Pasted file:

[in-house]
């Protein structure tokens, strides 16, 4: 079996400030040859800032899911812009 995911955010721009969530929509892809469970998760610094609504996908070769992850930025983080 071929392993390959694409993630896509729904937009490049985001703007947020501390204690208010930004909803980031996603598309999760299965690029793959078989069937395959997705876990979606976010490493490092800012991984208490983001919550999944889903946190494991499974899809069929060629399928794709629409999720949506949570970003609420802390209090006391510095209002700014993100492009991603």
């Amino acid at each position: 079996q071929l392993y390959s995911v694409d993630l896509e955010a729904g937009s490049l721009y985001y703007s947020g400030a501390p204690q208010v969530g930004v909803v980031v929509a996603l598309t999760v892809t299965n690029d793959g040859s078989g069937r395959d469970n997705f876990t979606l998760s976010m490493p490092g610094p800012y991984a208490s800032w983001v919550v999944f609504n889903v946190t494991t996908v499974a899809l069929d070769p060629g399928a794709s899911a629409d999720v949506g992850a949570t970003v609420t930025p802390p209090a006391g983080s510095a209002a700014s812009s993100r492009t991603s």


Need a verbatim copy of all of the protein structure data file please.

[in-house]
């Protein structure tokens, strides 16, 4: 079996400030040859800032899911812009 995911955010721009969530929509892809469970998760610094609504996908070769992850930025983080 071929392993390959694409993630896509729904937009490049985001703007947020501390204690208010930004909803980031996603598309999760299965690029793959078989069937395959997705876990979606976010490493490092800012991984208490983001919550999944889903946190494991499974899809069929060629399928794709629409999720949506949570970003609420802390209090006391510095209002700014993100492009991603």
């Amino acid at each position: 079996q071929l392993y390959s995911v694409d993630l896509e955010a729904g937009s490049l721009y985001y703007s947020g400030a501390p204690q208010v969530g930004v909803v980031v929509a996603l598309t999760v892809t299965n690029d793959g040859s078989g069937r395959d469970n997705f876990t979606l998760s976010m490493p490092g610094p800012y991984a208490s800032w983001v919550v999944f609504n889903v946190t494991t996908v499974a899809l069929d070769p060629g399928a794709s899911a629409d999720v949506g992850a949570t970003v609420t930025p802390p209090a006391g983080s510095a209002a700014s812009s993100r492009t991603s």